2. While I appreciate that you want to share your student’s hard work learning sign language with my students, we are not interested in coming to see new signers butcher our language. It takes about four to five years of consistent study and immersion to become conversationally fluent in ASL. So watching your students sign is torturous, because they are never conceptually accurate, nor are they clearly understandable. The Deaf community is always appreciative when people decide to learn sign language, because it opens the lines of communication. But when you use our language as a gimmick to attract audiences and sell more tickets for your shows, we are going to have a problem. It is the theatrical equivalent of “inspiration porn.” We do not want it.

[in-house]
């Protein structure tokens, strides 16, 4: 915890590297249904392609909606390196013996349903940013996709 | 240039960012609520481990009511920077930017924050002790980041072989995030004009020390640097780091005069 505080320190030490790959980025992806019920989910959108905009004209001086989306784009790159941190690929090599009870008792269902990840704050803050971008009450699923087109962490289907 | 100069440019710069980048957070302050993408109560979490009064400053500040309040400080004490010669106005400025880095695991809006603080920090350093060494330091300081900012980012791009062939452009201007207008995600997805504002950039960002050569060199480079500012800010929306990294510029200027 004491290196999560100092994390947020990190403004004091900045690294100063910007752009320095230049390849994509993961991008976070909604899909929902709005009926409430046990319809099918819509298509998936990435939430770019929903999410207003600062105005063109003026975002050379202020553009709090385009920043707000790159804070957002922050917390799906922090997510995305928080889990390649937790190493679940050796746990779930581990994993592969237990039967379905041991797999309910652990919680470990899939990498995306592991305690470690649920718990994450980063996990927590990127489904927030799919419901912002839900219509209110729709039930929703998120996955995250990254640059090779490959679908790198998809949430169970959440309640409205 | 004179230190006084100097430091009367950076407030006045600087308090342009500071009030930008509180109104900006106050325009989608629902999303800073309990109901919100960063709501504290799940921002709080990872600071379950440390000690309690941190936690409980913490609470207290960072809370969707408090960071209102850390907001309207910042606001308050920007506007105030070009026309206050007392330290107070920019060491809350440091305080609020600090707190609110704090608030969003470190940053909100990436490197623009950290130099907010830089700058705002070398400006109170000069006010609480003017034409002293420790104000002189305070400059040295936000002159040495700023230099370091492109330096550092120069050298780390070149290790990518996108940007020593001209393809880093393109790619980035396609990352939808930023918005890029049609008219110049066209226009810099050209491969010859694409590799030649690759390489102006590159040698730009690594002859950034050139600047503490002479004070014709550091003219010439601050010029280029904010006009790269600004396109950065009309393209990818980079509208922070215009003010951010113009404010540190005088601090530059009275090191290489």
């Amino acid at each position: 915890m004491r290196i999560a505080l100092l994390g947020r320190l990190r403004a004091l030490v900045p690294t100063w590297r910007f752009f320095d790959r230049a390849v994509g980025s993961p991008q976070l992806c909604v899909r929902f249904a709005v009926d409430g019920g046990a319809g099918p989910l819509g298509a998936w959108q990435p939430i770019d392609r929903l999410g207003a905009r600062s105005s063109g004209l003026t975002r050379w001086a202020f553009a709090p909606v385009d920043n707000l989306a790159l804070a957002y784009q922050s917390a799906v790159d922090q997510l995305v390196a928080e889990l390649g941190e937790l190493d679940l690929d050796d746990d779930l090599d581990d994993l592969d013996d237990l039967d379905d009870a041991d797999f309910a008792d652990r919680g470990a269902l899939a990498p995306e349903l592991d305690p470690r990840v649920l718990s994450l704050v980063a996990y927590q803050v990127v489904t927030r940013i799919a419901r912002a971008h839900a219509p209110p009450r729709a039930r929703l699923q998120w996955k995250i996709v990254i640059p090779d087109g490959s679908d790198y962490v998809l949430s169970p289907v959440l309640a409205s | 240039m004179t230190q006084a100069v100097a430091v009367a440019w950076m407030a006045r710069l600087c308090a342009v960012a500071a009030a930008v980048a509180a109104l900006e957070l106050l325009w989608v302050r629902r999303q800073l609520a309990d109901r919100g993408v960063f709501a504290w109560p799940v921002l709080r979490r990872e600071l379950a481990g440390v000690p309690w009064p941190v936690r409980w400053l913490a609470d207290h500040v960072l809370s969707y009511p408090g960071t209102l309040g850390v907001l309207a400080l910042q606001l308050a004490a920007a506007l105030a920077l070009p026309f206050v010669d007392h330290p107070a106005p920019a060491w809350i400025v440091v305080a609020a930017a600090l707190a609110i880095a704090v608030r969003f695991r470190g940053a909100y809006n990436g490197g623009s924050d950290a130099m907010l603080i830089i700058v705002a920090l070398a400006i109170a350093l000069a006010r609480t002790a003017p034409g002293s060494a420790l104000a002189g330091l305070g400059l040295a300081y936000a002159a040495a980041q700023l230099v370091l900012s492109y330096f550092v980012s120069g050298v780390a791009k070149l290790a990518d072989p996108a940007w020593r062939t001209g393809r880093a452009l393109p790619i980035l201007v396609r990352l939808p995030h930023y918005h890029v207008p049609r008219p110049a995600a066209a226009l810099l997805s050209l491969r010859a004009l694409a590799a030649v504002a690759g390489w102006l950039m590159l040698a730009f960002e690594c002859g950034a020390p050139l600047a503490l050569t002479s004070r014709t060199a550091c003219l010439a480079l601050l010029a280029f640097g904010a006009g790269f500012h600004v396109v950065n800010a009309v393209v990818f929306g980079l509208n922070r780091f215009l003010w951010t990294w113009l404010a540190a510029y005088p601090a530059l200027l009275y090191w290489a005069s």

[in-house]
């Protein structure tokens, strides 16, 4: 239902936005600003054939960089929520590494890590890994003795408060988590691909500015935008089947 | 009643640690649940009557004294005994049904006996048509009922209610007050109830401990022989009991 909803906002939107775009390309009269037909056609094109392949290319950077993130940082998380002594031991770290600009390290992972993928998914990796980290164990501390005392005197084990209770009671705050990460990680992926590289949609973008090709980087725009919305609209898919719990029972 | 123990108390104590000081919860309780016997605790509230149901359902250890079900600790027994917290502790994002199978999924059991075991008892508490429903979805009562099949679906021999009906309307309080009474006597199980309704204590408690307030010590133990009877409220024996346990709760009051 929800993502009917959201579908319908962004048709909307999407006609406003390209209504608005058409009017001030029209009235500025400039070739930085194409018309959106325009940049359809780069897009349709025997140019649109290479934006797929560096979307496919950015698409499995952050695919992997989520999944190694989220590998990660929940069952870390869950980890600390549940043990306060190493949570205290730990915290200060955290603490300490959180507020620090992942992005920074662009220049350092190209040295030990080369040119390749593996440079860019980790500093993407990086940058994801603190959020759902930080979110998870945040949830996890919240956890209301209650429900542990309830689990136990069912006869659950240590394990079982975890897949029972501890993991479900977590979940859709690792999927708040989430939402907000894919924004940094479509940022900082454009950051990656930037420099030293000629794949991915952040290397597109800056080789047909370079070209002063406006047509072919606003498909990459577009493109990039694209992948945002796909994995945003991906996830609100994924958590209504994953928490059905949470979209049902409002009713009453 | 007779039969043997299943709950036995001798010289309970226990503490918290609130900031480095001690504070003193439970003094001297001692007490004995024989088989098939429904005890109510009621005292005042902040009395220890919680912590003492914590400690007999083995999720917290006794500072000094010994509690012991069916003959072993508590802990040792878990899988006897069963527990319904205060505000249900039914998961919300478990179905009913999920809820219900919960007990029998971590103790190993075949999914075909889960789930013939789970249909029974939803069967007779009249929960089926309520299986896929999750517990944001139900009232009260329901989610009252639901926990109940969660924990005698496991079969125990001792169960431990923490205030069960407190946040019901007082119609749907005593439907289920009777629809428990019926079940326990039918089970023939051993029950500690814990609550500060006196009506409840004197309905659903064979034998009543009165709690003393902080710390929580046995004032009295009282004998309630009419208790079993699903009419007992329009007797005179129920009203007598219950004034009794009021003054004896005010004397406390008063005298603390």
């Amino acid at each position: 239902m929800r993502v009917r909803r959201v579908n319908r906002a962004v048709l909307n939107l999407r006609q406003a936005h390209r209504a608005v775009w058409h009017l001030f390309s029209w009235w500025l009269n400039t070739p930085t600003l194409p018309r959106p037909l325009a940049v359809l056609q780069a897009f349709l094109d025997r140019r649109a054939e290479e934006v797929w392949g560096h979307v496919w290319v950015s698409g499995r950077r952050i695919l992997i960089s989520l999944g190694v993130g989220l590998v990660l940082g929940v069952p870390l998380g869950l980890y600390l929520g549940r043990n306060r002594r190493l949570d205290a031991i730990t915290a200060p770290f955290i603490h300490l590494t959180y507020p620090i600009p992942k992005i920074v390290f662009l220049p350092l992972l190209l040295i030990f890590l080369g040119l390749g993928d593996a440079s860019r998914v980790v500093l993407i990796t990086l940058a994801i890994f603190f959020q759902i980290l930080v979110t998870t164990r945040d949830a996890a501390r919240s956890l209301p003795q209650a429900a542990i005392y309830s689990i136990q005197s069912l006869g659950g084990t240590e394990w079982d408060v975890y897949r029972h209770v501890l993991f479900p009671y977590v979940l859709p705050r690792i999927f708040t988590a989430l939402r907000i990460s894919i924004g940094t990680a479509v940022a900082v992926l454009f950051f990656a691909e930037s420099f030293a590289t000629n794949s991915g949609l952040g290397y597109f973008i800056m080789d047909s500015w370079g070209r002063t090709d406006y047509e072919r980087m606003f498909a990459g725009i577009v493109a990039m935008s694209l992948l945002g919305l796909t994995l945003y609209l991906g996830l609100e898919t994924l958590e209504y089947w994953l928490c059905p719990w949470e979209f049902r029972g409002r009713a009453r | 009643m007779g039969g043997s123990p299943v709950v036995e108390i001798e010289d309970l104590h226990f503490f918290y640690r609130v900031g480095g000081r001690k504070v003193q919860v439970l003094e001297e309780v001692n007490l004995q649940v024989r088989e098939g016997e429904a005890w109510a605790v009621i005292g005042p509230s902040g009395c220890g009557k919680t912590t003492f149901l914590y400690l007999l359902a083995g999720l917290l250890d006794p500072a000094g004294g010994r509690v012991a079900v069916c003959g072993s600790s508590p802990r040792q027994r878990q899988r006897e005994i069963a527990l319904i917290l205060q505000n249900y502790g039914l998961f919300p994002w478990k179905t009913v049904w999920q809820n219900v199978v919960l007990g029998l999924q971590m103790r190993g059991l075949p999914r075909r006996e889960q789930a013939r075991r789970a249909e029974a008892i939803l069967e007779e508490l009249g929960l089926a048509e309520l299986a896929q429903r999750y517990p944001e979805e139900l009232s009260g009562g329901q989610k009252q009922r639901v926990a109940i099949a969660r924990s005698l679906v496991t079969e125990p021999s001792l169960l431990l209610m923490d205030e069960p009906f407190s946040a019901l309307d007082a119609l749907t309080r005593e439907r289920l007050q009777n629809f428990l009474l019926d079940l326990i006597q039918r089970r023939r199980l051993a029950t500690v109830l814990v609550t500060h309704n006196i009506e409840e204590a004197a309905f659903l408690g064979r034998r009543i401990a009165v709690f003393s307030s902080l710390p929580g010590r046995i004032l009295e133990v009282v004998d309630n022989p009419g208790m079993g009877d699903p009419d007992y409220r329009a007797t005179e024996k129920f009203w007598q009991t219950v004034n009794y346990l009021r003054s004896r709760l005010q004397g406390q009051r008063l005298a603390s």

Incorporating ASL into a theatrical work requires authenticity. There has to be a reason why you have decided to do the show in ASL and English. Basically, there should be Deaf actors in the show. Do not just do a bilingual show with ASL and English without there being a Deaf performer involved. Indeed, if you want to do a bilingual show, why not double-cast the show with both Deaf and hearing students in all of the roles? (No, ASL students are not qualified to play those roles.)